DULUTH, Minn. — Are you looking for local, fresh fish caught and raised by producers in the Great Lakes region?
Check out the Great Lakes FreshFishFinder.org.
Created by Minnesota Sea Grant and the Sea Grant programs in Illinois-Indiana, Michigan, Ohio, New York, Vermont/Lake Champlain and Wisconsin, this new website features businesses where consumers can buy wild-caught and farmed fish and shellfish to eat, for stocking ponds, to use as bait and for ornamental purposes.
"Because of COVID-related restaurant closures and other commercial market reductions, many fish producers told Sea Grant that they had excess product they couldn’t sell,” said Amy Schrank, Minnesota Sea Grant fisheries and aquaculture extension educator and project lead. “The Great Lakes Sea Grant programs collaborated to create FreshFishFinder.org to help regional fish producers connect with and sell directly to consumers.”
FreshFishFinder.org features a map of the Great Lakes region with fish locator “pins” for each participating fish producer. Each featured business may include a list of the types of fish sold, whether sales are online and/or in-person, retail outlets that sell their products, a short description about their business and a link to their website.
"For fish producers in the Great Lakes who want to be included on FreshFishFinder.org, all they need to do is contact their state Sea Grant program person listed on the site’s about page,” said Schrank. “The contact person for each state’s Sea Grant program will review and update the businesses listed for their state several times a year.”
The Great Lakes FreshFishFinder.org website is one of a growing number of Sea Grant-led fish and aquaculture education and extension programs in the Great Lakes region, including the Sea Grant Great Lakes Aquaculture Collaborative.
“We hope that FreshFishFinder.org will help foster the growth of future long-term direct-to-consumer markets for Great Lakes fish and aquaculture producers,” said Schrank. “Such direct sales may help producers sustain their businesses and improve their resilience to future market problems.”
The National Sea Grant Office and each of the 34 university-based programs in every coastal and Great Lakes state, Puerto Rico and Guam, invests in the development of sustainable marine and Great Lakes aquaculture to help coastal communities maintain a safe local fish and seafood supply.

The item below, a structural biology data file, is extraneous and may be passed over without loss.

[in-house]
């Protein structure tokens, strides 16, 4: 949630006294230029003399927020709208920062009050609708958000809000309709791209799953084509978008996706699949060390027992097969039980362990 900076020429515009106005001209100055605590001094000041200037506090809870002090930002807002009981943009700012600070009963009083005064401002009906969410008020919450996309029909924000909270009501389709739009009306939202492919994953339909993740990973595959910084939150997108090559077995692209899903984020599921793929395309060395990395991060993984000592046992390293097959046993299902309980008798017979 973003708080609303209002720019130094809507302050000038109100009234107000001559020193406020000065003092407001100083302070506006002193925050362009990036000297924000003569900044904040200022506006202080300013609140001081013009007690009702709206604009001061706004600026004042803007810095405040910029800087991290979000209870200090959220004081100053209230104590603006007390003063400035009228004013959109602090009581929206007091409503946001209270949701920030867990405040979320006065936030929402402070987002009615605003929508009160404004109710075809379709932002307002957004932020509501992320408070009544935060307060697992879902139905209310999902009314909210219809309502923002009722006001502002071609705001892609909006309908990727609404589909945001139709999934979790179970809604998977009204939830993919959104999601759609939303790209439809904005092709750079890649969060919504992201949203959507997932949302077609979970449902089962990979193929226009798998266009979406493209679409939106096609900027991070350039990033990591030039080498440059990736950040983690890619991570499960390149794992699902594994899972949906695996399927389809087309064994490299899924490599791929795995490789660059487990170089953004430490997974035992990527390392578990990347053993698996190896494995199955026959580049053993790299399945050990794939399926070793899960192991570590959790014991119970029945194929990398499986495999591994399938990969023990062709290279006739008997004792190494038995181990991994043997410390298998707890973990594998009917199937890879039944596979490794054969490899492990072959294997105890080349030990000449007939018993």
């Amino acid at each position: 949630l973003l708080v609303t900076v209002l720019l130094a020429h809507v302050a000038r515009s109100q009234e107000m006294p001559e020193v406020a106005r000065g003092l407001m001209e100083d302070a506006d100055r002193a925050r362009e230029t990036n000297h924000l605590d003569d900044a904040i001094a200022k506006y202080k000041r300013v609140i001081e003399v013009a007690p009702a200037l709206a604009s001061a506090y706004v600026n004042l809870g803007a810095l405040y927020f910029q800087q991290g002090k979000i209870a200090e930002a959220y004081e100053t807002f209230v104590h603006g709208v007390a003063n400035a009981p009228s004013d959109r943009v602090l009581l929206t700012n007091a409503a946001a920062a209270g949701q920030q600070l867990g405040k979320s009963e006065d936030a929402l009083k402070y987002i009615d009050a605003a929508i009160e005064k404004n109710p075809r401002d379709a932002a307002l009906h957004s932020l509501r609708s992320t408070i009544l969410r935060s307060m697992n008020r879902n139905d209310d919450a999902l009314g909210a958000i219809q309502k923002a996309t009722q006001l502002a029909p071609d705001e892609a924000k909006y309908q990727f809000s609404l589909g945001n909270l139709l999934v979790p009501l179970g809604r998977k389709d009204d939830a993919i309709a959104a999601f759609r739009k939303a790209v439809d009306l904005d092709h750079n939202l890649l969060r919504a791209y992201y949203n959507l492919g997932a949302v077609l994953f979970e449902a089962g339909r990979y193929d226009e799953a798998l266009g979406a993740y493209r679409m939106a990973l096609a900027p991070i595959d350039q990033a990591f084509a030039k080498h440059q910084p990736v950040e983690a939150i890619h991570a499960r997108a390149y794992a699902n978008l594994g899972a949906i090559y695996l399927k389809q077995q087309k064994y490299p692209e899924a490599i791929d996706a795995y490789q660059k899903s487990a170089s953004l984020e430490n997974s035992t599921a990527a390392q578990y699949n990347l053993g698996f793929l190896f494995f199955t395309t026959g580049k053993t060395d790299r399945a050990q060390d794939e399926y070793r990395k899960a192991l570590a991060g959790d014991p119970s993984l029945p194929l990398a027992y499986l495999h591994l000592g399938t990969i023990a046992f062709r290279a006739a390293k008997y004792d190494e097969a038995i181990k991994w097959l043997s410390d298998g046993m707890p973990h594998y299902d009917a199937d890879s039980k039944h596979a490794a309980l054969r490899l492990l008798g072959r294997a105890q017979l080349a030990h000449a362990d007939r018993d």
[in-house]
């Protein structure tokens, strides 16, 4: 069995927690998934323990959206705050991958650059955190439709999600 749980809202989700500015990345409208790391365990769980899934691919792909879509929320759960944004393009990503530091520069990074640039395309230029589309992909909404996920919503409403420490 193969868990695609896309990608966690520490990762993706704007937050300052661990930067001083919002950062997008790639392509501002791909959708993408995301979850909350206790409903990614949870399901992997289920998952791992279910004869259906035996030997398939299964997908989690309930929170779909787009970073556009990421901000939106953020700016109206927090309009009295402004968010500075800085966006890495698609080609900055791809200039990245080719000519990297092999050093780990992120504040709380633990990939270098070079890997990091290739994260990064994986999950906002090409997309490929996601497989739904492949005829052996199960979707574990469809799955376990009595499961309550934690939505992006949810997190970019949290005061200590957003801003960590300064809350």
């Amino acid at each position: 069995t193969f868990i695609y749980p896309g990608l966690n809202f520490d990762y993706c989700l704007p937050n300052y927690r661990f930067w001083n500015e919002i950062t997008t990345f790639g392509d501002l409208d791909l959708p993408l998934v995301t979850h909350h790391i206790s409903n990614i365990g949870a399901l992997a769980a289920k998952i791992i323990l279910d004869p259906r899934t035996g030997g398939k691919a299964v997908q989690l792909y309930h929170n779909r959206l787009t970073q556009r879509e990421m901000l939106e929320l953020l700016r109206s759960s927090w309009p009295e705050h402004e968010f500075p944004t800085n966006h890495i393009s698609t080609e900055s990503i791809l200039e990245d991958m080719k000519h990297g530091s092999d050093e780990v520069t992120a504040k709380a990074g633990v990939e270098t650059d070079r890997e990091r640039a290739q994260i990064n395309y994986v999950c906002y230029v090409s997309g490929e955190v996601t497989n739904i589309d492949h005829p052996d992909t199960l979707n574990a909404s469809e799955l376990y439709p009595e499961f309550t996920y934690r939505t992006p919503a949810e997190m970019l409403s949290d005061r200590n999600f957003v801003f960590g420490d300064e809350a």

FreshFishFinder.org was supported by a FY2020 COVID-19 Rapid Response grant from the National Oceanic and Atmospheric Administration, National Sea Grant Office. Continued website support of FreshFishFinder.org is provided by Minnesota Sea Grant. New and updated business information provided by the participating Great Lakes Sea Grant programs.
Learn more about what each Great Lakes Sea Grant program is doing in fisheries and aquaculture:
- Minnesota Sea Grant
- Illinois-Indiana Sea Grant
- Michigan Sea Grant
- Ohio Sea Grant
- New York Sea Grant
- Lake Champlain Sea Grant
- Wisconsin Sea Grant
Amy Schrank, fisheries and aquaculture extension educator, Minnesota Sea Grant, University of Minnesota and University of Minnesota Duluth, firstname.lastname@example.org
Marie Thoms, communications manager, Minnesota Sea Grant, University of Minnesota and University of Minnesota Duluth, email@example.com
Great Lakes FreshFishFinder state Sea Grant program contacts:
- Illinois-Indiana Sea Grant: Amy Shambach, aquaculture marketing outreach associate.
- Michigan Sea Grant: Lauren Jescovitch, extension educator.
- New York Sea Grant: Emma Forbes, aquaculture specialist.
- Ohio Sea Grant: Nicole Wright, aquaculture extension educator.
- Pennsylvania: Amy Shambach, Illinois-Indiana Sea Grant aquaculture marketing outreach associate.
- Vermont/Lake Champlain: Theodore Willis, aquaculture education specialist.
- Wisconsin: Sharon Moen, Eat Wisconsin Fish outreach specialist.